Last Updated: 01 February 2021

Counselling and Student Welfare

School Counsellors provide support to students with personal or academic challenges while Student Welfare Officers help students with attendance issues to continue their schooling. Learn about the support in schools.

What is counselling?

Counselling involves providing a safe environment for students to share their challenges and work through their social, emotional, behavioural and mental health issues with a trained counsellor.

A School Counsellor supports students by helping them learn and use strategies to manage and cope with their emotions or situation and enables them to make choices for positive change and development.

What is student welfare support?

Student Welfare Support refers to the work with students with attendance issues. These students may not attend school regularly due to their family or home situations, lack of motivation for learning or poor peer influence.

A Student Welfare Officer assesses the needs of students with poor school attendance and works with community partners, parents and teachers to address their needs and help them return to school.

Support and Referral Process

There are 3 levels of counselling and student welfare support in schools:

1. Support by teachers
Students are encouraged to talk to their teachers who will provide the first level of support.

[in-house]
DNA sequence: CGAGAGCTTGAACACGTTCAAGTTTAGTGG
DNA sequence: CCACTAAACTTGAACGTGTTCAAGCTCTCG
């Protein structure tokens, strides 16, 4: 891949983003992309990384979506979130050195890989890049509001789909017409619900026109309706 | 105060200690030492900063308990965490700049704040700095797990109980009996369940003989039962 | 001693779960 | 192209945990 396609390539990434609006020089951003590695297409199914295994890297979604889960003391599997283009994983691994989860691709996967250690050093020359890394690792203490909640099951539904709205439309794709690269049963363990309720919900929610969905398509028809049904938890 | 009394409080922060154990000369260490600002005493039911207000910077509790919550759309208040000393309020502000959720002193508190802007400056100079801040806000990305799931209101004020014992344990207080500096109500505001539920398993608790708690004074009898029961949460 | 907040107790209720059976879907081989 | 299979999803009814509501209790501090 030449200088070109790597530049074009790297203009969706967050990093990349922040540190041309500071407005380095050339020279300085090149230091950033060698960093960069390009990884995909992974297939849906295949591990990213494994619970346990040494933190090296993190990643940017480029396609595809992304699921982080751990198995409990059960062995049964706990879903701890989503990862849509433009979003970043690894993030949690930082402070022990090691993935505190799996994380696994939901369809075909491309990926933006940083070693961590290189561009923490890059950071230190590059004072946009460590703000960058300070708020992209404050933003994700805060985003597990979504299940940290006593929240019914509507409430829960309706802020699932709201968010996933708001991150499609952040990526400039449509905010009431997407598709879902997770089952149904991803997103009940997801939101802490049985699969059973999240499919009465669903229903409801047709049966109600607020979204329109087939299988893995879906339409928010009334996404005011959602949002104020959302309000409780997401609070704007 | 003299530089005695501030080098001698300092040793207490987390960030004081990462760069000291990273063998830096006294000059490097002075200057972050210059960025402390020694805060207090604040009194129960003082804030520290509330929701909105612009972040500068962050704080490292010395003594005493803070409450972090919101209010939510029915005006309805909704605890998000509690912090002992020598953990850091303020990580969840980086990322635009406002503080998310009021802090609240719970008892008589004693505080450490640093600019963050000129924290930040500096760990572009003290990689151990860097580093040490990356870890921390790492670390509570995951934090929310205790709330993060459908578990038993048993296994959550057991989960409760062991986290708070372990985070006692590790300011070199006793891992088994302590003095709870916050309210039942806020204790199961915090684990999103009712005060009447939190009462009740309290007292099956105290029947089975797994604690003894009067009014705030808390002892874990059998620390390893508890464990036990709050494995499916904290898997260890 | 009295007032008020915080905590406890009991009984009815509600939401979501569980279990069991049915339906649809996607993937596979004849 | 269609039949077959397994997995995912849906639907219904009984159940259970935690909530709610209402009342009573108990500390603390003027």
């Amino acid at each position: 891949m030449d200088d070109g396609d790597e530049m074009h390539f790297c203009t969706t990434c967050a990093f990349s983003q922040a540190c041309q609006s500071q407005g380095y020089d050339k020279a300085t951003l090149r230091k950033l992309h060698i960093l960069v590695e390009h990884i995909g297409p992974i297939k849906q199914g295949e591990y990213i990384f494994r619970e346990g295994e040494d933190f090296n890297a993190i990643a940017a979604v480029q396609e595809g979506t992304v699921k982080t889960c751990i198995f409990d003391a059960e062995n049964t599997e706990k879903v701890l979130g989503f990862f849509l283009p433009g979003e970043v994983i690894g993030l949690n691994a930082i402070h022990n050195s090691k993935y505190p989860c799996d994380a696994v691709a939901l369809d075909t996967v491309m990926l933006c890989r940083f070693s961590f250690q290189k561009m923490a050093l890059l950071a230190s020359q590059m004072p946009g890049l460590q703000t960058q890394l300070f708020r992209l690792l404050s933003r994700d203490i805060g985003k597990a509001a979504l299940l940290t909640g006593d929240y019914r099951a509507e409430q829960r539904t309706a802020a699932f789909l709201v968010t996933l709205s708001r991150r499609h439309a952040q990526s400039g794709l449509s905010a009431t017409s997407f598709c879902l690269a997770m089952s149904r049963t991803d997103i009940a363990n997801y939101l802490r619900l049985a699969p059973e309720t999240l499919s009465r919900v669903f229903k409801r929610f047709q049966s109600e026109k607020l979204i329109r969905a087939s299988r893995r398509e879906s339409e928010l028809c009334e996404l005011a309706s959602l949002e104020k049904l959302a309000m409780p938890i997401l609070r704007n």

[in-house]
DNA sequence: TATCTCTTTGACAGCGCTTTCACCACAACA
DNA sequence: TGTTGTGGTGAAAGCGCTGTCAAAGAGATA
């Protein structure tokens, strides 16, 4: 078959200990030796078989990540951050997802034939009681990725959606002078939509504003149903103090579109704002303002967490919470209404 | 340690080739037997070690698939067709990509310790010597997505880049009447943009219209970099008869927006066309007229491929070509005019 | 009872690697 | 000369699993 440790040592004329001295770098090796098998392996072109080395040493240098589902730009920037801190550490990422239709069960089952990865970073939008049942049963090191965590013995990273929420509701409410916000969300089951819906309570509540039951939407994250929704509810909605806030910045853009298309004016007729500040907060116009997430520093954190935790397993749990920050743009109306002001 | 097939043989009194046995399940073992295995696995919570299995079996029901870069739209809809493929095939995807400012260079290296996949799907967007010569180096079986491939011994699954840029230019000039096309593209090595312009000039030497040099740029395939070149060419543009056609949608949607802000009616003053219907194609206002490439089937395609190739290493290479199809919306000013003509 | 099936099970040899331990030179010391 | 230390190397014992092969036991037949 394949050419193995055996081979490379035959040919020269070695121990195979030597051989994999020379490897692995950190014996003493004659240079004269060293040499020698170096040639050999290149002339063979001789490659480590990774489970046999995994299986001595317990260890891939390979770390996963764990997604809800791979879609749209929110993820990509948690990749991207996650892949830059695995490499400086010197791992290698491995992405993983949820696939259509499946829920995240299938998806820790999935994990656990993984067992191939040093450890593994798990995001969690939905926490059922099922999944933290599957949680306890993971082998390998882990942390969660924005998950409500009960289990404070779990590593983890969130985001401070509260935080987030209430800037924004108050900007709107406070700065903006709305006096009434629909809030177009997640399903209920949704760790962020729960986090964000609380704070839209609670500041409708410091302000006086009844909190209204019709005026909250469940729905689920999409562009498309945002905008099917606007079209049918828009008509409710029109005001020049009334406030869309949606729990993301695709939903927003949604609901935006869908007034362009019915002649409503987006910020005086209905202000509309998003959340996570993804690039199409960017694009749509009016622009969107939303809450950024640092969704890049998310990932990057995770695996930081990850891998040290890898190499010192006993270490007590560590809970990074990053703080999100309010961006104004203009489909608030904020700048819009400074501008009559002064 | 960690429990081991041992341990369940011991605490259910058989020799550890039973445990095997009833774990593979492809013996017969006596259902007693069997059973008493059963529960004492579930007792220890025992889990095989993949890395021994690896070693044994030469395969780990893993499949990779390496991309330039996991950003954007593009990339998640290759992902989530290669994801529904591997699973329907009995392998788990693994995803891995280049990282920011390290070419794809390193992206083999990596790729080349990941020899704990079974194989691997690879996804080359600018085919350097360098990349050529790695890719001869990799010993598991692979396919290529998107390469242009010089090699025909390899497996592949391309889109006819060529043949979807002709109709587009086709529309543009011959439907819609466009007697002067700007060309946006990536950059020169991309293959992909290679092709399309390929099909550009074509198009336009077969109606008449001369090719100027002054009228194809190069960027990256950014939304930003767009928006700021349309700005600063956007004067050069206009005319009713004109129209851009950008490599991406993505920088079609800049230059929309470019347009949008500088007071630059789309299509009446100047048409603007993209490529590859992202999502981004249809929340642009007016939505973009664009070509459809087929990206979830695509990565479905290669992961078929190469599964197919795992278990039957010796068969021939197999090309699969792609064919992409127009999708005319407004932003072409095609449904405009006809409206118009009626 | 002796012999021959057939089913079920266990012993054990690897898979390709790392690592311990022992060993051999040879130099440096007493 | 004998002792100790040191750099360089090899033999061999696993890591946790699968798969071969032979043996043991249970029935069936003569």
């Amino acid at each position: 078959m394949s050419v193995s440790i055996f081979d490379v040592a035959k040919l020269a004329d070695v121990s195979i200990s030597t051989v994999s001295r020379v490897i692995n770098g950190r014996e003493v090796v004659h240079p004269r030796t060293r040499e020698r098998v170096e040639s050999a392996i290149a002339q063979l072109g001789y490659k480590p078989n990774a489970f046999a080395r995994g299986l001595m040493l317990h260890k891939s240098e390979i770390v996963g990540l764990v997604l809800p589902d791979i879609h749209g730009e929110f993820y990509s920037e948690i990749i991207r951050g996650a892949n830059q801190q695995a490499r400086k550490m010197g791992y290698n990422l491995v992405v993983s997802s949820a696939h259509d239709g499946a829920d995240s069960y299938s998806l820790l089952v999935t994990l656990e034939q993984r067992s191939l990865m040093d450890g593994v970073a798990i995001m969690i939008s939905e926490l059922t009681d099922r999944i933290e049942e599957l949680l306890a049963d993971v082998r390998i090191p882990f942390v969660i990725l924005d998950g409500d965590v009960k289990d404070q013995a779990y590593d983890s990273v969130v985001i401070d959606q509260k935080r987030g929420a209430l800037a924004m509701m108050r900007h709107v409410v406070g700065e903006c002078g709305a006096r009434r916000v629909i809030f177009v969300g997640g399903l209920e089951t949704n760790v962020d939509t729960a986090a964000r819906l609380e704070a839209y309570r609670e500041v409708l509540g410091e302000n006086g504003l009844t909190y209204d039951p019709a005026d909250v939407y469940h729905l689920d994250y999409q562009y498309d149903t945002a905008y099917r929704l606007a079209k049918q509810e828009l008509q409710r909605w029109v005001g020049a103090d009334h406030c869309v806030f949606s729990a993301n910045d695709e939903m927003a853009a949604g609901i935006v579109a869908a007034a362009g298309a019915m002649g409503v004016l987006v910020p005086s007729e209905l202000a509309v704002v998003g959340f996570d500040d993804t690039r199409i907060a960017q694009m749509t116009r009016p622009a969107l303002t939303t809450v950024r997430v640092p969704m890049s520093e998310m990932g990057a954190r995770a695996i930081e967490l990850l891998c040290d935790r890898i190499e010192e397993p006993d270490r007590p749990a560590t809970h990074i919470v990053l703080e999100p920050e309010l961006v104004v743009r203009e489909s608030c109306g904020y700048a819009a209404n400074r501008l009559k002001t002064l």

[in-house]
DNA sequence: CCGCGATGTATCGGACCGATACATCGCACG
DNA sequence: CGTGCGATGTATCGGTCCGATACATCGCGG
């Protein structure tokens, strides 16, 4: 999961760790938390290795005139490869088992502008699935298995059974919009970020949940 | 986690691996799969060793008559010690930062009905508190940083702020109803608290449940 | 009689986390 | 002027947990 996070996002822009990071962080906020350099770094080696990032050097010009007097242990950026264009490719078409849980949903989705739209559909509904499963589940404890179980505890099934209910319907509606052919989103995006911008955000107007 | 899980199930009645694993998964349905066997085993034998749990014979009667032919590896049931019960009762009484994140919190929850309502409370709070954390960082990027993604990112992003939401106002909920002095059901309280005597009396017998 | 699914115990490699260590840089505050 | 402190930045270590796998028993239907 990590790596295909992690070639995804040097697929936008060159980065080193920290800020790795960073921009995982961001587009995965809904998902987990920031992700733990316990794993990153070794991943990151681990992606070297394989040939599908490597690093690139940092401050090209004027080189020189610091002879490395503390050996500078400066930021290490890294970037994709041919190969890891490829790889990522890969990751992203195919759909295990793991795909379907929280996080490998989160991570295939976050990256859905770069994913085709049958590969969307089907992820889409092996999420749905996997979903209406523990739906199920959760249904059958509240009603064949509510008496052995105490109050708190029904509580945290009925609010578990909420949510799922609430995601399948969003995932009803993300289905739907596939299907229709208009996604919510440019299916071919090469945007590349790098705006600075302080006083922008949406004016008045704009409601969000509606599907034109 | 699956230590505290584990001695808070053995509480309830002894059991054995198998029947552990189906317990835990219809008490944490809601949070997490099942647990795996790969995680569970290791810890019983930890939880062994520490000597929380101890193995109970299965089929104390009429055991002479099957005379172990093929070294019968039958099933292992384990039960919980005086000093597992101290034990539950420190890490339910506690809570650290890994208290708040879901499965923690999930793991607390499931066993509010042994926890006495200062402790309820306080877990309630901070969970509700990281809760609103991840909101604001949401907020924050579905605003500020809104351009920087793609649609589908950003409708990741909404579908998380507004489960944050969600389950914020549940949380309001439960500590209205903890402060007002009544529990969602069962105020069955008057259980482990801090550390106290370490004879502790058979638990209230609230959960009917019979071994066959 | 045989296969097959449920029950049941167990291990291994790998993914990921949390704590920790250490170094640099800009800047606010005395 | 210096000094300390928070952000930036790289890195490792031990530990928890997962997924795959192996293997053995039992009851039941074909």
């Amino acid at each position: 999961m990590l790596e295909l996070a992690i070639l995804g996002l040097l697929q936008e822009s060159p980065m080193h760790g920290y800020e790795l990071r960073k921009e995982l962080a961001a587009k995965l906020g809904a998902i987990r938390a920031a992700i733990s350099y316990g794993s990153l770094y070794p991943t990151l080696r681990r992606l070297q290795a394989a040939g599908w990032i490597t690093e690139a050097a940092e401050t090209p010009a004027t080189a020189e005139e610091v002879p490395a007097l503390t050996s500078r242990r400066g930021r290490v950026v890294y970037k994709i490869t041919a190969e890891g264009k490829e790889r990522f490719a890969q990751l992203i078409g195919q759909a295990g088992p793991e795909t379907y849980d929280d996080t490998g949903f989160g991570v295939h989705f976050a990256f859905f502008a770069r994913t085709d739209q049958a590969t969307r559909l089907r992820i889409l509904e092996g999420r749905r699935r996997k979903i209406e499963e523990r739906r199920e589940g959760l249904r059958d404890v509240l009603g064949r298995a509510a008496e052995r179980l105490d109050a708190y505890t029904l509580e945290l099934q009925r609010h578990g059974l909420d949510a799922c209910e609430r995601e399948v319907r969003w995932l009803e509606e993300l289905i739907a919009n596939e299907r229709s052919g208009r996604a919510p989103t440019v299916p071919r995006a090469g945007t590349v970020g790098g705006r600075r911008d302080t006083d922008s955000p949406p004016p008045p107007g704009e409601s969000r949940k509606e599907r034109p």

2. Referral to counsellors or student welfare officers
Students who need specialised attention may be referred to a teacher-counsellor, school counsellor while those with irregular attendance or are involved in statutory cases are referred to student welfare officers. School counsellors also provide early intervention for students facing social, emotional or mental health challenges.

3. Referral to specialists or community agencies
Students who require more intensive intervention will be referred to our Lead School Counsellors, Lead Student Welfare Officers  or mental health professionals from the multi-disciplinary Response, Early intervention, Assessment in Community mental Health (REACH)  or social service agencies. 

Counselling and student welfare support is provided by the following:

  • School Counsellors who are professional counsellors with either a Diploma, Bachelor or Master Degree in Counselling.
  • Teacher-Counsellors (TC) who are trained on in counselling skills including and in areas such as suicide intervention, grief and loss counselling, and psychological first aid.
  • Student Welfare Officers who are trained to help mitigate the risk factors that may affect students' attendance and reintegrate these students back to school.

Note :

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